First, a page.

Op-Eds

OP-ED: Taking the Hill - A Freshman’s Perspective on Changing the Culture in Congress

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Washington, April 2, 2015 | comments
OP-ED: Rep. Barry Loudermilk (R-GA) | Chaotic would be a mild description of what the first few weeks were like for new members of Congress. As Americans celebrated the New Year, newly-elected members from Maine to American Samoa descended on Washington D.C. to begin the overwhelming task of setting up their offices.

Since the previous Congress didn’t officially end until January 3, the incoming freshmen were not allowed to officially hire staff, occupy office space, or conduct any official business, until the day before we started our new roles.

As a small business owner, I have some experience in setting up a new business operation, which is essentially what each new member of Congress was facing. However, instead of having months to hire staff, setup and furnish offices, acquire computer and phone systems, process employee payroll and benefits, get websites and emails online, and order basic office supplies, new members had to accomplish all of this within a few short days.

Even though I had already identified the majority of my staff, and arrived with a contingent ready to go to work, we could not conduct any official business until January 6, the first day of the 114th Congress.

Over the following weeks, as things began to settle into place, I realized that all the chaos in the beginning was preparing me for the way congress operates – a perpetual state of chaos.

While the media blames the dysfunction of Congress on partisanship, or inter-party factions, the true problem in Washington is its tendency to govern by crisis. Since taking office in January, Congress has dealt with multiple crises, from a lapse in funding at the Department of Homeland Security, to an automatic reduction in Medicare reimbursement. And, within the coming months, there are more deadlines looming, which we will have to deal with.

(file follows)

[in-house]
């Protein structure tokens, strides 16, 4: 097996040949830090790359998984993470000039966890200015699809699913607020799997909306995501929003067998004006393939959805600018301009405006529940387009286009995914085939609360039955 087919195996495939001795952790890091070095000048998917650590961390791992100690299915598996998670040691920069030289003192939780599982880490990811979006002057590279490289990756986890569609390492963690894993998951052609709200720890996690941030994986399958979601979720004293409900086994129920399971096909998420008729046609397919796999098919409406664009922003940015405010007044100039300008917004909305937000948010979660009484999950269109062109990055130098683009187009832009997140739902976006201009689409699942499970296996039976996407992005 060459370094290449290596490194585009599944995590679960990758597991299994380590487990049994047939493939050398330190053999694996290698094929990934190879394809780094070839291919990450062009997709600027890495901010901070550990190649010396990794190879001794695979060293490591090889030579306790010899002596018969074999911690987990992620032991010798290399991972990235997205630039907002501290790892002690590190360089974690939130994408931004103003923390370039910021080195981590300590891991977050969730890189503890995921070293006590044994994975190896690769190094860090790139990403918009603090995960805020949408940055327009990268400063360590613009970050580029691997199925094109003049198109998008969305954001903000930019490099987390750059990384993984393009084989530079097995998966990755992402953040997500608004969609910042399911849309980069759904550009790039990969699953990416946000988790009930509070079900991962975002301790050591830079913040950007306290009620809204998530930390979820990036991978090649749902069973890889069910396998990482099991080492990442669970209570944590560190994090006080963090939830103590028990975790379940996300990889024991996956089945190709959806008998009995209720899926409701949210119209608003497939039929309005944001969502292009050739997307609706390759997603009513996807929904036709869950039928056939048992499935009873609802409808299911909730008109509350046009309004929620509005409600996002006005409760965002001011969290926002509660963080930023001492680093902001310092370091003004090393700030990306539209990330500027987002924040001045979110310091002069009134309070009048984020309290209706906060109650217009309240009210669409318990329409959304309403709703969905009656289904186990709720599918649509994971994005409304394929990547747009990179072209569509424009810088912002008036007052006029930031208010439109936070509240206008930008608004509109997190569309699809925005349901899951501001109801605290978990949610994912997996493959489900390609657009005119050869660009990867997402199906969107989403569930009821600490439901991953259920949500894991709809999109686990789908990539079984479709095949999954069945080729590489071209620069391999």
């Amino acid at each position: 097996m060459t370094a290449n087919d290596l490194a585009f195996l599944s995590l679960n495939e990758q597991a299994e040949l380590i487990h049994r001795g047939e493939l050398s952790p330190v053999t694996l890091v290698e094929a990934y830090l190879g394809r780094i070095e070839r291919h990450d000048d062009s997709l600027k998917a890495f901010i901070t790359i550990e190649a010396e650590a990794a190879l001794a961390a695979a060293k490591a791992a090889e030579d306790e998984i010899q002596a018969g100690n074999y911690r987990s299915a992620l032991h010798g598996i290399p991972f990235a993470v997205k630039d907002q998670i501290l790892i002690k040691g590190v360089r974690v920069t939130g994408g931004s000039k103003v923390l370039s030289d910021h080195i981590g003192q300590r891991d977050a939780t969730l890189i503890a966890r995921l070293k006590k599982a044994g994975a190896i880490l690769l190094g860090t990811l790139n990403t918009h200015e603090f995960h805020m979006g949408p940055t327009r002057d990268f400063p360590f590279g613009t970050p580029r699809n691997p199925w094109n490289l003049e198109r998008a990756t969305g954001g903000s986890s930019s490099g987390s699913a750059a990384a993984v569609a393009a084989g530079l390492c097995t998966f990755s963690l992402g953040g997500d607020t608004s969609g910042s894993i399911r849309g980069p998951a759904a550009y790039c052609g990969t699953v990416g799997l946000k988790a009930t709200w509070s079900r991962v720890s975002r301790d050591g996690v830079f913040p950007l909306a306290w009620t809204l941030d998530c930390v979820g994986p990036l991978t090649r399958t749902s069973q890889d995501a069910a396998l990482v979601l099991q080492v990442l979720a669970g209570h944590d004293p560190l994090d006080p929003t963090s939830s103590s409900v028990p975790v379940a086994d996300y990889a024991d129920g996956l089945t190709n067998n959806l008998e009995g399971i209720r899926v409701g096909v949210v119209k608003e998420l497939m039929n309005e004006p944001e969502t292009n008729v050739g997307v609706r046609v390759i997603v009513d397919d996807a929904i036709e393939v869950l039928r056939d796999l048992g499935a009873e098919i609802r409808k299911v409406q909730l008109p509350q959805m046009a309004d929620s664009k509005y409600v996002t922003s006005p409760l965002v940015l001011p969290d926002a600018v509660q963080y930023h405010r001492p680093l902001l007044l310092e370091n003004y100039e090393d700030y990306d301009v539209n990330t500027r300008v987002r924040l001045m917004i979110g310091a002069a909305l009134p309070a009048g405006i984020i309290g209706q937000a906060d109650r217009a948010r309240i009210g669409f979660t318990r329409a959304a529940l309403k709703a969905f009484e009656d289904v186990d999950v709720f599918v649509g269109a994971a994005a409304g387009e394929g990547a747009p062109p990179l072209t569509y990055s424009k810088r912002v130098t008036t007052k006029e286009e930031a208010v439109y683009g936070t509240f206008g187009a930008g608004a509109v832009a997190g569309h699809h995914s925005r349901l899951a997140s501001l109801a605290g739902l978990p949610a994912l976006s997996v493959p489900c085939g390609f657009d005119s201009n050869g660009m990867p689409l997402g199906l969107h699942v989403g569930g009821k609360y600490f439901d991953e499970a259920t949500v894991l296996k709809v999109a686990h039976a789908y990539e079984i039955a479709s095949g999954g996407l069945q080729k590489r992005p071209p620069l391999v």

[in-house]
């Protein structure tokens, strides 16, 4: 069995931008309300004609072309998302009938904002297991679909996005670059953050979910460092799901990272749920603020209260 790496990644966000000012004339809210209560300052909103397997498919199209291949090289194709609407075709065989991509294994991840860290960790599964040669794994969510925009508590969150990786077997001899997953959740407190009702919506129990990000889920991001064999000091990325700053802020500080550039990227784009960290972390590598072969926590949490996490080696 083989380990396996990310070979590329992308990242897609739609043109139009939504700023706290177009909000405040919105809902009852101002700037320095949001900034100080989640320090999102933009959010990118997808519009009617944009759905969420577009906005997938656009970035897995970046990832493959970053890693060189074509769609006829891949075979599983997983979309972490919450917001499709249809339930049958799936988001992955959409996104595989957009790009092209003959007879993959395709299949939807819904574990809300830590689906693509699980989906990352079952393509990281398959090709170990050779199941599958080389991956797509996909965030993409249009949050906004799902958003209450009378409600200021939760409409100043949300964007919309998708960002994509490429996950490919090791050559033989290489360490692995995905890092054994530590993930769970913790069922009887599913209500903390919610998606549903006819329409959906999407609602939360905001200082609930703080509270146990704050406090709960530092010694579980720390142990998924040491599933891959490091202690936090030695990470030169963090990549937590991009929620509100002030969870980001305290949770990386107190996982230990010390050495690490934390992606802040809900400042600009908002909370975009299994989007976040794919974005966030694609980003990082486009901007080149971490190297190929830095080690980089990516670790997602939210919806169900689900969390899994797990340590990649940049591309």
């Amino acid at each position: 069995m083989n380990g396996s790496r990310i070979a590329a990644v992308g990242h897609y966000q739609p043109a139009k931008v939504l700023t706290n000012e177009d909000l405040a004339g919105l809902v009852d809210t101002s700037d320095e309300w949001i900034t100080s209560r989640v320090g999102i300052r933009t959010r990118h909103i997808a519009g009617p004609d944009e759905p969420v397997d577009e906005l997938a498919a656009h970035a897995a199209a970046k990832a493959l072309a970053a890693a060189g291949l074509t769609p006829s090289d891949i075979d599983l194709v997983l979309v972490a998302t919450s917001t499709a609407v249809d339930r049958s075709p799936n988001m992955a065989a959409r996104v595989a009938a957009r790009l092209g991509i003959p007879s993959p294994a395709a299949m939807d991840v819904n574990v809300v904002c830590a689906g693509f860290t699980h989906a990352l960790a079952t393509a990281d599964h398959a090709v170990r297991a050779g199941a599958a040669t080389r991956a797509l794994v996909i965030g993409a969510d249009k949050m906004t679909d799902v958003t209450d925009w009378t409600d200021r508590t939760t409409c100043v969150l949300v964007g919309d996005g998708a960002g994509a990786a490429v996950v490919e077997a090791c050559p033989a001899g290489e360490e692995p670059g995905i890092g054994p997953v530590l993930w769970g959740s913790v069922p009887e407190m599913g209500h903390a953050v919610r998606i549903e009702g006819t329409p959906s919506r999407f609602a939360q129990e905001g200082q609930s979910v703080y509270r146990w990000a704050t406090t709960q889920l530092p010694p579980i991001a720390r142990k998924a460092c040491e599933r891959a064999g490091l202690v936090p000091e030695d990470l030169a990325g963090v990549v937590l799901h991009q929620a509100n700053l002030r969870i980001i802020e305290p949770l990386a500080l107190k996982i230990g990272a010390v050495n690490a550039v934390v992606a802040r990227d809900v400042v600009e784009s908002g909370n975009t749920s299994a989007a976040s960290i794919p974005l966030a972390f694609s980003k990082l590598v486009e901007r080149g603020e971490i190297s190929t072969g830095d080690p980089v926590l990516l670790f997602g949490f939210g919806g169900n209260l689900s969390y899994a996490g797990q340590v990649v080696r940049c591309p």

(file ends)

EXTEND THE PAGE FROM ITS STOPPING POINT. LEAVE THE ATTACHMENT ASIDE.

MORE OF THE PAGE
For decades, the preferred method of dealing with a legislative crisis was to pass a temporary fix and deal with it another day. Inevitably, when the temporary patch expires, the crisis is almost always worse than before, so Congress would do what Congress does best – kick the can down to road to the next Congress.

Over the past several years, Americans have become more frustrated with the status quo and, in turn, have elected new conservative-leaning individuals to Congress. As the number of conservatives continues to grow, especially in 114th Congress, we are seeing a coalescing of like-minded individuals seeking to change the culture in Washington. However, instead of creating another faction that fights against leadership, this new brand of conservatives has organized into a unified working group. Dismissing the old my-way-or-the-highway approach towards conservative initiatives, they are looking to change course through influence, not just brute force.

However, before we can successfully begin to change the course of our nation, we need to have a defined vision of what we want to achieve and, from that vision, adopt a strategy to achieve it.

If we want to pass on to our children and grandchildren, a nation that is free, safe and full of opportunity, we must first determine what we want America to be twenty, thirty or fifty years from now. Do we want them to have a nation that is out of debt, with strong national defense, secure borders and a stable economy? Do we want our children to have a government that is small in size, limited in scope, and exists to protect their right to pursue happiness? Or, are we satisfied with applying another series of patches and hope they can do better than us to fix our government?

I believe it is time to revisit the vision of our Founders; the vision of a nation where individual freedom and liberty is paramount. Where government facilitates the free market by protecting our rights to pursue happiness, not obstructing and punishing success. Where people have the freedom to provide for their families, pursue their dreams and build their businesses, free from the fear of government regulation. I, and many of my colleagues, believe we can restore America to the land of ultimate opportunity; but it's going to take time to turn the tide.

If we paint this vision of what America can and should be, then articulate it in a manner that appeals to the next generation, I believe they will become the strongest advocates for changing our course.

We must also show the American people that conservatives are not just obstructionists, but have solutions that will work. Or, as I recently stated at a conservative conference, “Conservatives need to be known by what we are for, not what we are against.”

I'm confident that America’s best days are ahead of us, and if my generation can adopt a long-term vision of where to take this country, we can change the current course of self-destruction and give the next generation a jump start on making that vision a reality.
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